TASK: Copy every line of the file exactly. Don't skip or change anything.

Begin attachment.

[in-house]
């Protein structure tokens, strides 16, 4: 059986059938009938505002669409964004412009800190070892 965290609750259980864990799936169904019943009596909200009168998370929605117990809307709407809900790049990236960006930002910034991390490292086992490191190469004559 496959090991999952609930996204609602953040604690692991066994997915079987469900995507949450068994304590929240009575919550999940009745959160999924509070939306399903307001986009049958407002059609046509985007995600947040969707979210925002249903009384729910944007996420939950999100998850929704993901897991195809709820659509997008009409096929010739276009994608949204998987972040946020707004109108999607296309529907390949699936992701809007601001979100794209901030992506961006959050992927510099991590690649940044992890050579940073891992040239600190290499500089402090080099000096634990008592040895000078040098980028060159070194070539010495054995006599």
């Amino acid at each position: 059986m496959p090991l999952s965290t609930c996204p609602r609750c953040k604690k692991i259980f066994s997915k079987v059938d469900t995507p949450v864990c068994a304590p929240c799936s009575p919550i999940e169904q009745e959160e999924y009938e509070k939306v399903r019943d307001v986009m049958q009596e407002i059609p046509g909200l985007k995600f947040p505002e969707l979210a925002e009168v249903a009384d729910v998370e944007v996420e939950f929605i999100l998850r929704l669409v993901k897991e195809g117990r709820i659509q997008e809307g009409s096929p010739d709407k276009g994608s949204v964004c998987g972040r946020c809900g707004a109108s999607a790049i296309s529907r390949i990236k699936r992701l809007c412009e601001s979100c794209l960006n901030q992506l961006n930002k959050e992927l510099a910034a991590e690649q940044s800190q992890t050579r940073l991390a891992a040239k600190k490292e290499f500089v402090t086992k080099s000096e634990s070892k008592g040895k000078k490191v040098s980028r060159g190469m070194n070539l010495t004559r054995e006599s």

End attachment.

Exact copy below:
[in-house]
């Protein structure tokens, strides 16, 4: 059986059938009938505002669409964004412009800190070892 965290609750259980864990799936169904019943009596909200009168998370929605117990809307709407809900790049990236960006930002910034991390490292086992490191190469004559 496959090991999952609930996204609602953040604690692991066994997915079987469900995507949450068994304590929240009575919550999940009745959160999924509070939306399903307001986009049958407002059609046509985007995600947040969707979210925002249903009384729910944007996420939950999100998850929704993901897991195809709820659509997008009409096929010739276009994608949204998987972040946020707004109108999607296309529907390949699936992701809007601001979100794209901030992506961006959050992927510099991590690649940044992890050579940073891992040239600190290499500089402090080099000096634990008592040895000078040098980028060159070194070539010495054995006599």
């Amino acid at each position: 059986m496959p090991l999952s965290t609930c996204p609602r609750c953040k604690k692991i259980f066994s997915k079987v059938d469900t995507p949450v864990c068994a304590p929240c799936s009575p919550i999940e169904q009745e959160e999924y009938e509070k939306v399903r019943d307001v986009m049958q009596e407002i059609p046509g909200l985007k995600f947040p505002e969707l979210a925002e009168v249903a009384d729910v998370e944007v996420e939950f929605i999100l998850r929704l669409v993901k897991e195809g117990r709820i659509q997008e809307g009409s096929p010739d709407k276009g994608s949204v964004c998987g972040r946020c809900g707004a109108s999607a790049i296309s529907r390949i990236k699936r992701l809007c412009e601001s979100c794209l960006n901030q992506l961006n930002k959050e992927l510099a910034a991590e690649q940044s800190q992890t050579r940073l991390a891992a040239k600190k490292e290499f500089v402090t086992k080099s000096e634990s070892k008592g040895k000078k490191v040098s980028r060159g190469m070194n070539l010495t004559r054995e006599s």